I think you are absolutely correct, it would be “childish” of them to think China had any interest in improving governance in their country. I think though you missed the point of the article- if China tells Africa how it should develop, instead of listening to Africans, how does that make China any different from the West?
      It’s funny that you mention roads, as one friend described the road China had built a few years ago is now crumbling, and the gov’t has yet to repair it. Because their gov’ts rely on China and the US instead of their own people, they just wait for another country to fix their problems.
      My friends doubt that anyone but Africans have Africa’s interests at heart and think they’d be better off without interference from either direction.

  3. Hua Qiao says:

    Frankly, i do not understand Moya’s thoughts on China. Her thesis is essentially Malthusian in that, as economies develop, commodity supplies will be stressed bringing national rivalry and ultimately war. Fair enough. She says the Chinese are smart enough to realize this. Thus, the interest of China in Africa. All this is reasonably insightful. But then she goes on to assert that the Chinese are pure of heart and can be trusted merely because they say they have no war like intentions? Oh my dear! Let me pick you up and put you back on the turnip truck!
    What about claiming the rocks less than 100 kilometers from the phillipines on the basis of a hand drawn map back in 1947 (ironically drawn by the Koumintang) when the world was distracted by post war borders? How about damming the principal river flowing into India or into Cambodia? What about the massive build up in the military? Am i missing something? Do business with them. But, just like you wouldN’t trust the americans or the russians or the germans don’t take the Chinese word at face value. Just ask their own citizens. Have ‘xin yan’ as yaxue says.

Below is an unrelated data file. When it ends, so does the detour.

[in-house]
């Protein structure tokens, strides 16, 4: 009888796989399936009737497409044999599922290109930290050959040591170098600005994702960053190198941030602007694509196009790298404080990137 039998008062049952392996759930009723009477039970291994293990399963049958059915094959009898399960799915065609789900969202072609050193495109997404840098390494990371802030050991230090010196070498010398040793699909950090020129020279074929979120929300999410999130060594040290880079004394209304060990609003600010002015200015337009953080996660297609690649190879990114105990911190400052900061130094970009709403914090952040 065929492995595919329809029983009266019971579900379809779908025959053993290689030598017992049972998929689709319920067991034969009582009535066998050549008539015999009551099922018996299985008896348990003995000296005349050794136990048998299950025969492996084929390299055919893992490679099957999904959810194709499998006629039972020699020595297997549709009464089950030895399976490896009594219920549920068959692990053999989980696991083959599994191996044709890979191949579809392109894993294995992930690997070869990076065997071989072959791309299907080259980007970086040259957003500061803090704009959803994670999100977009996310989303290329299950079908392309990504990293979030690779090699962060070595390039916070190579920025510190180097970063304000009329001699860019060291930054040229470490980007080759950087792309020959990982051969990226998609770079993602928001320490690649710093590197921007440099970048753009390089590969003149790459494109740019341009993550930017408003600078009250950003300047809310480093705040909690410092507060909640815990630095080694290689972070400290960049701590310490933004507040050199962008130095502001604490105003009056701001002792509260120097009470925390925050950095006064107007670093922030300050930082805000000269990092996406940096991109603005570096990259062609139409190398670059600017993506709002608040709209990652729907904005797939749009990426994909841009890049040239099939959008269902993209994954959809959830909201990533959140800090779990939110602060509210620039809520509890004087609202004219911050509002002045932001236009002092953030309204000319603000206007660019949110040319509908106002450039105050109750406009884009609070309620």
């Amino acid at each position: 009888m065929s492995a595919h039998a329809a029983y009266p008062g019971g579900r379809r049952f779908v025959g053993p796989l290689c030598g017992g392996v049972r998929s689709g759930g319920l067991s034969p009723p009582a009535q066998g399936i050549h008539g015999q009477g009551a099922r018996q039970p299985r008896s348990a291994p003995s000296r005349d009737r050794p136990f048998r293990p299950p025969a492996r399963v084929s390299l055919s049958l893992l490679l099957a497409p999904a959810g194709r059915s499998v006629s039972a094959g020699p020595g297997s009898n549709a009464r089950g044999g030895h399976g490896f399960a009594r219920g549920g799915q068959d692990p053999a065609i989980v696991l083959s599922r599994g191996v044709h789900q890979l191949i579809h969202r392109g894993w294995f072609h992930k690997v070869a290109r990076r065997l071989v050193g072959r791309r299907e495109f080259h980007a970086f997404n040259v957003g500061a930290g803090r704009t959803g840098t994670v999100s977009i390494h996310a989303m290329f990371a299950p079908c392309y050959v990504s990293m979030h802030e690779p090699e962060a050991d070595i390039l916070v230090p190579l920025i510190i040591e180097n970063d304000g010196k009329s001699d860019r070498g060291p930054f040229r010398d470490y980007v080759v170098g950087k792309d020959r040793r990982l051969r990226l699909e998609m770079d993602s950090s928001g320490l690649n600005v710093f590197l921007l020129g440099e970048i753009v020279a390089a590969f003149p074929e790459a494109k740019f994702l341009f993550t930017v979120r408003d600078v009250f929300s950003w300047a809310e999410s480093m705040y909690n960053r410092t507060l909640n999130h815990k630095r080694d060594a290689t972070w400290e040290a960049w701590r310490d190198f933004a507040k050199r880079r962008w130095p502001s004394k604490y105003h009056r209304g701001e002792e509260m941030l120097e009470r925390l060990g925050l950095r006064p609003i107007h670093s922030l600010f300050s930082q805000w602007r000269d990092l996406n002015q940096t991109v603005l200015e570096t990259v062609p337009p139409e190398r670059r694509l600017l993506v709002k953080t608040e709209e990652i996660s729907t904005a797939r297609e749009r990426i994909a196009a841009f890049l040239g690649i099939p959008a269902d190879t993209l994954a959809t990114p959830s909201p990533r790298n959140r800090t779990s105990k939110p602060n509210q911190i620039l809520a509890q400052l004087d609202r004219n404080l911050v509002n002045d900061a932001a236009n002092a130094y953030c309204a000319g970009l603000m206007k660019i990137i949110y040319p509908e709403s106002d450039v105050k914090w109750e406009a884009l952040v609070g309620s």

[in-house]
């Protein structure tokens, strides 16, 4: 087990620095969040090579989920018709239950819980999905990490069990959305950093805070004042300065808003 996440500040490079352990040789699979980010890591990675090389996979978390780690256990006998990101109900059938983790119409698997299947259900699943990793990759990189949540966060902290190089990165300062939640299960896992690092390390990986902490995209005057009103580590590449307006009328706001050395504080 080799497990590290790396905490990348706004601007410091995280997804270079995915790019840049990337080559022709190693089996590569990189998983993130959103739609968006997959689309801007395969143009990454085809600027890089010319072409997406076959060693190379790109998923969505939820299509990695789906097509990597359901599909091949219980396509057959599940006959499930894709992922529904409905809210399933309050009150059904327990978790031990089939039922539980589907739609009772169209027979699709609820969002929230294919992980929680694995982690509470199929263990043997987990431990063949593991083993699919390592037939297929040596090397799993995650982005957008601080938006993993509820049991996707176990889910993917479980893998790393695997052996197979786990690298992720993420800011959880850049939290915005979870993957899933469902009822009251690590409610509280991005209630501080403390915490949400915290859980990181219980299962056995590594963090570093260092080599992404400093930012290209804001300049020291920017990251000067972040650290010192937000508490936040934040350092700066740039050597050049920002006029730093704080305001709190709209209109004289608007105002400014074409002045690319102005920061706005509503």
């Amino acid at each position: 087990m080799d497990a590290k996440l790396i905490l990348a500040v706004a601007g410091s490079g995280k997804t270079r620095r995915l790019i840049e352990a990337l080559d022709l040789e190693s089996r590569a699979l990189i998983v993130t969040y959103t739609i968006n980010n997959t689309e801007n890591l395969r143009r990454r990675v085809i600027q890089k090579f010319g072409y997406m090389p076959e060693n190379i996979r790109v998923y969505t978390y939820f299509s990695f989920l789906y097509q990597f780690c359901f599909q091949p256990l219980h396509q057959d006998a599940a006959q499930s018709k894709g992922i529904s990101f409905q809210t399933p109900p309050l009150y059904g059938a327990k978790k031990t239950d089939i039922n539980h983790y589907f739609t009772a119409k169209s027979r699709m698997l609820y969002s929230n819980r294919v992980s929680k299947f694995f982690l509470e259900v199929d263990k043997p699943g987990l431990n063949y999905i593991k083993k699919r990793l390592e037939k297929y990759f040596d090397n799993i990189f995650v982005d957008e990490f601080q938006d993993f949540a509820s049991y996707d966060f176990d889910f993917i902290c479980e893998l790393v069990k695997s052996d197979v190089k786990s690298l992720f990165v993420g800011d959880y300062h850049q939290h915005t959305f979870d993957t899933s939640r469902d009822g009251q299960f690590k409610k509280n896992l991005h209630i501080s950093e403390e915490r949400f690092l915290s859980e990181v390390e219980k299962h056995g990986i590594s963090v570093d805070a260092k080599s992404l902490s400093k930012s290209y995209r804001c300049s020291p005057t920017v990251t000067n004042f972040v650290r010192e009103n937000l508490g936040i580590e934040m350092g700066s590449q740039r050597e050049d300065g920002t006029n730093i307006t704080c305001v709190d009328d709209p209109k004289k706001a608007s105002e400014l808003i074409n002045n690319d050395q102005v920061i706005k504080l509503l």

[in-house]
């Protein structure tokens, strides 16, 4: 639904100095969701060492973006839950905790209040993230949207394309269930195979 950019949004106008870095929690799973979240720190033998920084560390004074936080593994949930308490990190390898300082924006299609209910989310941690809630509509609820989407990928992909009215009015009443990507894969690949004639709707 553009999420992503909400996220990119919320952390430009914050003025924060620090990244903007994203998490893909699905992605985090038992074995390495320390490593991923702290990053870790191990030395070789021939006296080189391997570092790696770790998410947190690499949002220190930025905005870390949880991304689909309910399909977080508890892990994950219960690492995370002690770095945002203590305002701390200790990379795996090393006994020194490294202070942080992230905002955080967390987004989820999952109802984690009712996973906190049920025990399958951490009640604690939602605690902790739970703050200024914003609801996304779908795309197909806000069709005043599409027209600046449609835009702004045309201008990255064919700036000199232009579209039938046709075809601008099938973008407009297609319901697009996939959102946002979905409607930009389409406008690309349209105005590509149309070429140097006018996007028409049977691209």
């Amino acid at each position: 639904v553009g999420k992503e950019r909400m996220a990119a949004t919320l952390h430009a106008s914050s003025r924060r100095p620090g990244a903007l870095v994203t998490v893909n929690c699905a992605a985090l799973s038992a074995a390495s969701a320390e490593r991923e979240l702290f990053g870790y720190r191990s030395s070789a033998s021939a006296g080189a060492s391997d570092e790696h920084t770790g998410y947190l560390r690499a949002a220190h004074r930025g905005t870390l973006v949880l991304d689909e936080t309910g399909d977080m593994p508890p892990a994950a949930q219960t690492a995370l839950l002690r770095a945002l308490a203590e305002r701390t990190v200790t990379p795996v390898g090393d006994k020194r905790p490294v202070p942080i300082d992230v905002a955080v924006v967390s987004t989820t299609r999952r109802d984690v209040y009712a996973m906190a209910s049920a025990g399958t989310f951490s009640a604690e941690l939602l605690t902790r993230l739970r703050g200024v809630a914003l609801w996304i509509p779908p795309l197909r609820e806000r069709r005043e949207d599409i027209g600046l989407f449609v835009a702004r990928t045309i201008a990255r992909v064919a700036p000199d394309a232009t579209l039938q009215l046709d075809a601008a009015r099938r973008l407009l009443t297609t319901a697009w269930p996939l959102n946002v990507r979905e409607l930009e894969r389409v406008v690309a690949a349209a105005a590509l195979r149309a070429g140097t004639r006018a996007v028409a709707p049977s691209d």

• Tseng Kin-Wah says:

      @HuaQiao:
      As regards the little rock 100 km from the Philippines: China’s position is merely that it has as valid a claim as anybody else – as is borne out by written records. One has start from somewhere in history, preferably dated written records. Otherwise, any treaties would equally not be worth the paper they are written on.

      Damming of the principal river flowing into India: That would be the Brahmaputra River? If China did that, a nuclear war would have started between the 2 giants. You see any?

      Military build-up: If you have the Americans pivoting back to Asia & lining up an arc of countries from Japan to India against you, you’d beef up your military too.

      Credibility: America is the only country that is at war for most of its history – still is & looking for new ones like China. You see China in any drone attacks across international borders killing with arrogant impunity, men, women & children?